Eventually the centaurs left, but when we wanted to realize we had entered into deep forest. Oaks and birches grew incredibly crowded, while hiding sunlight, moisture as dense fog perennially floated in the air, and we always heard but rarely could see the Argotas, which never ceased to roar loudly through that enchanted valley. Exotic animals and mythical creatures inhabited that wilderness: great running birds that did not know how to fly, flying lizards with a small diamond-shaped tail, fishes as big as pigs that crawled out of the water, owls with cat face and paws, white little mice with long tails stretching from tree to tree thanks to four fragile wings similar to those of butterflies, armored centipedes big as snakes, wild cats big as wolves barbed with spikes and with tongue of cobra, funny small peeled creatures of short legs that used to lick our hands with tongues shaping as a spiral, and even some intelligent and nosy birds of beautiful plumage that imitated our voices and words so perfectly that forced us to communicate through whispers and gestures because of the confusion they caused among our group.
One morning Nearchus was found dead, bled and with two fang marks on his neck, and soon the good Alcander suffered the same fate. We maximized caution, because we did not know what new danger we faced, until one night the old Glauco showed us the body of a beautiful and desirable woman of bewitching cat eyes, swollen lips and breasts of sin, whose body, from the waist down, was a huge snake. It was a Lamia, he said, that female being that seduces young men in order to suck their blood and, thanks to Zeus, that had failed to deceive him despite its obvious charms.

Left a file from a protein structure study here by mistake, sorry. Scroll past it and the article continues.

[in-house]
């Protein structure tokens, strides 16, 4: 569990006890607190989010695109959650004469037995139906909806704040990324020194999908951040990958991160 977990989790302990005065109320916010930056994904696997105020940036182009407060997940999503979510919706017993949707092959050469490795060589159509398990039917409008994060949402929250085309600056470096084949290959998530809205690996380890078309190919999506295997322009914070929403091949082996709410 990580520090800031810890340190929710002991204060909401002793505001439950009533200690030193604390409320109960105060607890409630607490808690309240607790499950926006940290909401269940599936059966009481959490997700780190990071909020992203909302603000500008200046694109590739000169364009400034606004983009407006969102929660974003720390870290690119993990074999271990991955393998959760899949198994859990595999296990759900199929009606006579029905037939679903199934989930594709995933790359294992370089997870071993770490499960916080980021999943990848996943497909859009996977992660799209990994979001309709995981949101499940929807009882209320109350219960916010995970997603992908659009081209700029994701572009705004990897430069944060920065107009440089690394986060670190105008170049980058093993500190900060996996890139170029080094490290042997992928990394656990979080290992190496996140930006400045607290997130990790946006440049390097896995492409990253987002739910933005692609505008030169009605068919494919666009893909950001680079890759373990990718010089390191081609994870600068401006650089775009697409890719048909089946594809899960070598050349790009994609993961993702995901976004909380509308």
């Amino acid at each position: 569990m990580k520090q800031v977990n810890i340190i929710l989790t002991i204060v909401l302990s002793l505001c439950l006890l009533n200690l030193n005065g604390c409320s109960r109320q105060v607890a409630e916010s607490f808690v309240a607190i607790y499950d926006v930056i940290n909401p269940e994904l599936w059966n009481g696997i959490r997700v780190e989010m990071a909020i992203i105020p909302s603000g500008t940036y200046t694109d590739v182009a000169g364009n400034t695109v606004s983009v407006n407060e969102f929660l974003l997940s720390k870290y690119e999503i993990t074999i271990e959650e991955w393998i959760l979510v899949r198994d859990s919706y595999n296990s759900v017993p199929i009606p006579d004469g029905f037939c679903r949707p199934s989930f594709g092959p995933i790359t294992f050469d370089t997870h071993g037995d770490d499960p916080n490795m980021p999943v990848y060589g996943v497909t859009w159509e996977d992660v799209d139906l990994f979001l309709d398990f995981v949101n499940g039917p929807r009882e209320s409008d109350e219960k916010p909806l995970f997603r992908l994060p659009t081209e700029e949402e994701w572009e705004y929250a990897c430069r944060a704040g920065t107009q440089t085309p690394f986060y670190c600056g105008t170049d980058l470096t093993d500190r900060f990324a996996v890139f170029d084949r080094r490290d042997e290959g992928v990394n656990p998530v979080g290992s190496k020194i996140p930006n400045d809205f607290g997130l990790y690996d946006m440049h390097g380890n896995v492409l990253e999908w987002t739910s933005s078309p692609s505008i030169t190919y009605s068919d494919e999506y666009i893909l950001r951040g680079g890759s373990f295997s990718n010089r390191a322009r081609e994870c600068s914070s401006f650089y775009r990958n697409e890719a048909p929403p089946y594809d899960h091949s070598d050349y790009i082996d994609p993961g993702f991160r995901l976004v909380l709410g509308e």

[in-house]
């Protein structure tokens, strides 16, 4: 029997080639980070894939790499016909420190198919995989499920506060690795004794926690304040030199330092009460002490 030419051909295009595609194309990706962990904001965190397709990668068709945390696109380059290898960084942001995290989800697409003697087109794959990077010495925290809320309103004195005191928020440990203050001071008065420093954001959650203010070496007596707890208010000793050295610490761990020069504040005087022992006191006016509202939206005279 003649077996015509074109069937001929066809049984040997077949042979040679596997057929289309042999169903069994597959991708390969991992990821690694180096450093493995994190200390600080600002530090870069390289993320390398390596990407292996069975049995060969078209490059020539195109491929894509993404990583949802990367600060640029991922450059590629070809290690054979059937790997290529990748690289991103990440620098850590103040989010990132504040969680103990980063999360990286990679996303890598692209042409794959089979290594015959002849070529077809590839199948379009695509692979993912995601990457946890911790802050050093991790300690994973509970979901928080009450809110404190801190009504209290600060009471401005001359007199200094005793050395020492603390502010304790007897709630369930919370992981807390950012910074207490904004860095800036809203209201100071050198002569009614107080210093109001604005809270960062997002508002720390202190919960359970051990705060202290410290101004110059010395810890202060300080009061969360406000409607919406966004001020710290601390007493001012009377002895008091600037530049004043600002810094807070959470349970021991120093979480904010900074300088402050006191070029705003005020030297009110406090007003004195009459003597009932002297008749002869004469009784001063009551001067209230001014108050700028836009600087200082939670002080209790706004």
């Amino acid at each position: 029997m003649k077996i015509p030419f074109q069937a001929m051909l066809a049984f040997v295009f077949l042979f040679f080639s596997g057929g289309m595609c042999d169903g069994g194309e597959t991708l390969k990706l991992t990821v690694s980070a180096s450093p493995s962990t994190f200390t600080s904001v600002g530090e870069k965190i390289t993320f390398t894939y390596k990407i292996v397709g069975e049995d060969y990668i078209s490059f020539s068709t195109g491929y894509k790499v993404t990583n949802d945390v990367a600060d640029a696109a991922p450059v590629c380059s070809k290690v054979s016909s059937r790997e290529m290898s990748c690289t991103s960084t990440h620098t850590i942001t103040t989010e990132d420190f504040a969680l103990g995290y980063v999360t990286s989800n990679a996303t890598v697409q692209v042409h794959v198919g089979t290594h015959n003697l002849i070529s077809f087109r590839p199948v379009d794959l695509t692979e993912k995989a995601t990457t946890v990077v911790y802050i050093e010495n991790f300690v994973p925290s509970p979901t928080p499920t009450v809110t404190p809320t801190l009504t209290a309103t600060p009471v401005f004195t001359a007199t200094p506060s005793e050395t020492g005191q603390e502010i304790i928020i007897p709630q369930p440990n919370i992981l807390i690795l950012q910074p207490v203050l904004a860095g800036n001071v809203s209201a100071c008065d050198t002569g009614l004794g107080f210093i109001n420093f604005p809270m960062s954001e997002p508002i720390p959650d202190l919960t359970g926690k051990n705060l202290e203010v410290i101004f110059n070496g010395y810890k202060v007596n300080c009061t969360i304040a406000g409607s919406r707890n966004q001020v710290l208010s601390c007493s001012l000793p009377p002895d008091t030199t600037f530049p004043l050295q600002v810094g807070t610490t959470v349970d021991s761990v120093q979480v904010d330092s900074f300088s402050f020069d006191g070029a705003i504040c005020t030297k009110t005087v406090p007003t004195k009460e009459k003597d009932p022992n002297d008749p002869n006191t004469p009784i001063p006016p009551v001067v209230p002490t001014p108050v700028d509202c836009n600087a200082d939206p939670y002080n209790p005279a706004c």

We cross the thick forest and the valley after a week of march, when we reached the majestic waterfall where Argotas falls into a deep canyon through which it continues its rugged course. We descended abruptly as the shower from the majestic waterfall seeped our bones, and then continued four days by the edge of the gorge, without losing sight of the course of that river that continued to roar beneath our feet. Nesting on its steep walls we found a kind of small flying creatures of body and hands similar to apes, alligator tail and a shaggy head remotely similar to that of a bird that did nothing but harass us and exploit any occasion they had to steal our food.
After much advance the canyon ended and the river, before wild, gently opened to a wide and open plain where its power curbed. There we had to cross, for two days, a huge and filthy swamp populated by giant dragonflies, leeches, thousands of snakes, toads big as dogs that spewed fire and a kind of giant angry rats we were constantly forced to hunt down. The stench of stinking mud was such that many of us felt sick, sometimes we were forced to advance with the stinking water reaching our chest, and whenever we stopped to spend the night and could not find any solid ground we had to lie on sharp rocks and rotting logs.
After all that we left the valley and headed toward a new chain of mountains we had to overcome in order to enter the Land of Fire. As we climbed the landscape changed from forest to pasture, and from pasture to tundra, and soon the cold and snow were present. We were exhausted and, last but not least, in those bare slopes inhabited manticores, horrible and very dangerous beings we kept at bay during the three days that lasted the ascension, and that had the look of scorpion-tailed lions with the disturbing face of a man whose expression passed within seconds from a frightening and bewildering vacuum to a hellish fierceness as they opened their lethal and cruel jaws.